Massachusetts’ First Civic Engagement Summit, held in Worcester on Friday, November 16, was a resounding success. Well over 700 people attended from the business, government and the non-profit sectors.
I gave a keynote address and pointed out that Massachusetts’ civic engagement is disappointing, given its level of high levels of average education. [Since education generally drives higher levels of civic engagement.] Massachusetts is 26th in the nation (slightly below average) of states in the Civic Life Index that the Corporation for National Service has developed, and we are below the national average for volunteering of college-age students (an alarming fact given our high number of colleges) and 34th in the nation for volunteering (which Lt. Gov. Tim Murray later in that day asserted “we’re going to change that”).
I pointed out that while there were not formal Civic Summits, that during the Progressive Era, the exchange of ideas of what was working and what wasn’t among social entrepreneurs in cities like Galveston or Toledo or Chicago or Rochester formed the backbone of that period’s amazingly productive civic re-invention.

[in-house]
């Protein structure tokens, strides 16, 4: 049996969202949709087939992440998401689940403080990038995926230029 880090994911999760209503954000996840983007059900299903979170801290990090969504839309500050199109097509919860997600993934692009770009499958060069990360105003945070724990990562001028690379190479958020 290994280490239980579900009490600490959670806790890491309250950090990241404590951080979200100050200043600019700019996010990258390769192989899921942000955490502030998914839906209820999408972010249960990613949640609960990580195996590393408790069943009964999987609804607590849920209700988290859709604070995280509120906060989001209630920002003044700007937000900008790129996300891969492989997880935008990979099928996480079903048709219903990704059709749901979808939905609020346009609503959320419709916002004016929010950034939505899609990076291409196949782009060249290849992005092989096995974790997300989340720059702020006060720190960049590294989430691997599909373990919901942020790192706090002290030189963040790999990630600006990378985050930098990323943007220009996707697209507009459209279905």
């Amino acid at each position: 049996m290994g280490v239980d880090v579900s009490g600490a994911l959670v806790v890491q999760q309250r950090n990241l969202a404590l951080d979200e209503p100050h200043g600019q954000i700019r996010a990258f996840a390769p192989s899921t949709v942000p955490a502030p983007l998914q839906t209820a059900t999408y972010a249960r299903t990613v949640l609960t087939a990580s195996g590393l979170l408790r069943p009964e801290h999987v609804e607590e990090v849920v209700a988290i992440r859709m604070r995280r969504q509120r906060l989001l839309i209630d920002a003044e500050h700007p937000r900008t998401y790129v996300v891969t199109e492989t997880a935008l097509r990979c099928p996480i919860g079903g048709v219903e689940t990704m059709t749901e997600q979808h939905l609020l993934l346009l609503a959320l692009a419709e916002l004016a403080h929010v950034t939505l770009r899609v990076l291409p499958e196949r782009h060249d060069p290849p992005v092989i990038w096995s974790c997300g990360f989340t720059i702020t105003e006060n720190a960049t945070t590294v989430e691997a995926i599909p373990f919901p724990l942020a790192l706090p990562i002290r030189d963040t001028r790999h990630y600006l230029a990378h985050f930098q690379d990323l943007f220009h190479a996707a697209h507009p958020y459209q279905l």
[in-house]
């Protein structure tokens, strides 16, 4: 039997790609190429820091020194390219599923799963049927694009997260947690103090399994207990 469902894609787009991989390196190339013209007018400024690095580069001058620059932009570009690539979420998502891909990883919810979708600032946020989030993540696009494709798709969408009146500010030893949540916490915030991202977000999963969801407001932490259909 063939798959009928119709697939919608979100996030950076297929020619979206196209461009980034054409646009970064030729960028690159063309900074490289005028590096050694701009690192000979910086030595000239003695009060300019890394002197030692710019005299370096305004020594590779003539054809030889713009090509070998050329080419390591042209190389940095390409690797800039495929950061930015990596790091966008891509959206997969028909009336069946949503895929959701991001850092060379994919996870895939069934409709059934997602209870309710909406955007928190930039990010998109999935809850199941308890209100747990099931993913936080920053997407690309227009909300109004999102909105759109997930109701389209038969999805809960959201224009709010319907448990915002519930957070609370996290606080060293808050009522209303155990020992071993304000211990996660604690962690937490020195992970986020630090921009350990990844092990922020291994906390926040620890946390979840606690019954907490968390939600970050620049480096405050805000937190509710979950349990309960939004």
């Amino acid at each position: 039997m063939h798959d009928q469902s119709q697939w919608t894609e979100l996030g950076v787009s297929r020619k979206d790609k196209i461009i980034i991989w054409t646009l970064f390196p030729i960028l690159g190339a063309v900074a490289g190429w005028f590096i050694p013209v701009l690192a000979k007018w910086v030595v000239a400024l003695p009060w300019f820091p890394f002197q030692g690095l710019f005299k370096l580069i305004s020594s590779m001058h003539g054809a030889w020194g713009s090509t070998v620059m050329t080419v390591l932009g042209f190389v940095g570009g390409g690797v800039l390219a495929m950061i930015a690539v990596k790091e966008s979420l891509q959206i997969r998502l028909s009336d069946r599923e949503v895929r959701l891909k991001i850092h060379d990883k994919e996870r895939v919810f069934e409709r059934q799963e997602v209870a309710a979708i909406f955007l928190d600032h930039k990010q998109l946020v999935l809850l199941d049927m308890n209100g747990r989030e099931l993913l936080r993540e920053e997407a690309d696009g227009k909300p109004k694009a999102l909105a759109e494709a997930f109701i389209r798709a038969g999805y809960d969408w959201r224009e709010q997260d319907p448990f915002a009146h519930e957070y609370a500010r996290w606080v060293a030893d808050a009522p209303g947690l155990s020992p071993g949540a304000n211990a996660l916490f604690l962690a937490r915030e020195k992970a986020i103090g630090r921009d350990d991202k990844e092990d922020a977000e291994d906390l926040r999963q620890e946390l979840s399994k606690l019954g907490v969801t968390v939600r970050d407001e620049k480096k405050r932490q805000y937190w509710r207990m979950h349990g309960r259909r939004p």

I also pointed out that those at the Summit should broaden their lenses somewhat and focus not only on issues like civic engagement (things like voting or volunteering or philanthropy) but on the larger lens of social capital, the social networks along which trust and reciprocity evolve. To many, “civic engagement” seems like drinking castor oil, something that they know they should do, but which has no appeal. If we can succeed in the larger task of increasing social connectedness through things like picnics and block parties, soccer leagues, book clubs, church social networks, etc., than lots of communities will have the substrate that they can use to mobilize for political problems when issues arise. For example, Women’s Suffrage (getting women the right to vote) was formed on the backs of women’s book clubs that formed in the late 1800s, and the Civil Rights Movement was scaffolded through church networks. In neither case, the women’s book groups or the churches did people come together originally around political purposes and effecting change. Moreover, we may succeed in involving many more people around these activities that are designed to be fun and social without asking them initially to drink their castor oil, understanding that they may be more dutiful patients once they are more connected and learn about community problems through these social networks.
Over lunch, Greg McHale previewed Good2Gether.com, a site that on hundreds of media sites across the country (like Boston.com) users will have an easy way of connecting to non-profits to learn more about an issue that they have just read about, find out how they can volunteer or donate, or take local action. [The site will launch formally in March.]